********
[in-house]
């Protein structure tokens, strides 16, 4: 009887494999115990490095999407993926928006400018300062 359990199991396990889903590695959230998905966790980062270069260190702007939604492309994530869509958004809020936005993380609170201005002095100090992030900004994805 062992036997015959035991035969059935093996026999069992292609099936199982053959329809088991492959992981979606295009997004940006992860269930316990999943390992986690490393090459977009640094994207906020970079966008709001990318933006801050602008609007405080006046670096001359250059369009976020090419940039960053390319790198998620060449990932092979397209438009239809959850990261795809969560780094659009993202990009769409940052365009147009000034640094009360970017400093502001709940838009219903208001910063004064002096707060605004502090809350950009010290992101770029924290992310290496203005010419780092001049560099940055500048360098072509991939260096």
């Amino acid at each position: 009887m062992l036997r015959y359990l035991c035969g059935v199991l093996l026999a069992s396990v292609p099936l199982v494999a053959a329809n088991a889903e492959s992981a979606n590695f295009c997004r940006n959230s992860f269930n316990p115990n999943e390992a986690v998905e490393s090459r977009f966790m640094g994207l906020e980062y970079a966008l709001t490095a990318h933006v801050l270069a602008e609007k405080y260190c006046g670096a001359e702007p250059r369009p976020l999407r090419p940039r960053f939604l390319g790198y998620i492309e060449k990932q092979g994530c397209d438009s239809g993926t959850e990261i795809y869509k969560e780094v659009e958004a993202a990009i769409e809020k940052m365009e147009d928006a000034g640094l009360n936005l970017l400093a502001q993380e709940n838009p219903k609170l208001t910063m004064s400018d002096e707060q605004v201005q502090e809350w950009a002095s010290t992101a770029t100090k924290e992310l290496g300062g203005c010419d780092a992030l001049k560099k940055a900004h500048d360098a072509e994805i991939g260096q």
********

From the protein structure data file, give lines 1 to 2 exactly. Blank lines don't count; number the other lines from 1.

[in-house]
């Protein structure tokens, strides 16, 4: 009887494999115990490095999407993926928006400018300062 359990199991396990889903590695959230998905966790980062270069260190702007939604492309994530869509958004809020936005993380609170201005002095100090992030900004994805 062992036997015959035991035969059935093996026999069992292609099936199982053959329809088991492959992981979606295009997004940006992860269930316990999943390992986690490393090459977009640094994207906020970079966008709001990318933006801050602008609007405080006046670096001359250059369009976020090419940039960053390319790198998620060449990932092979397209438009239809959850990261795809969560780094659009993202990009769409940052365009147009000034640094009360970017400093502001709940838009219903208001910063004064002096707060605004502090809350950009010290992101770029924290992310290496203005010419780092001049560099940055500048360098072509991939260096």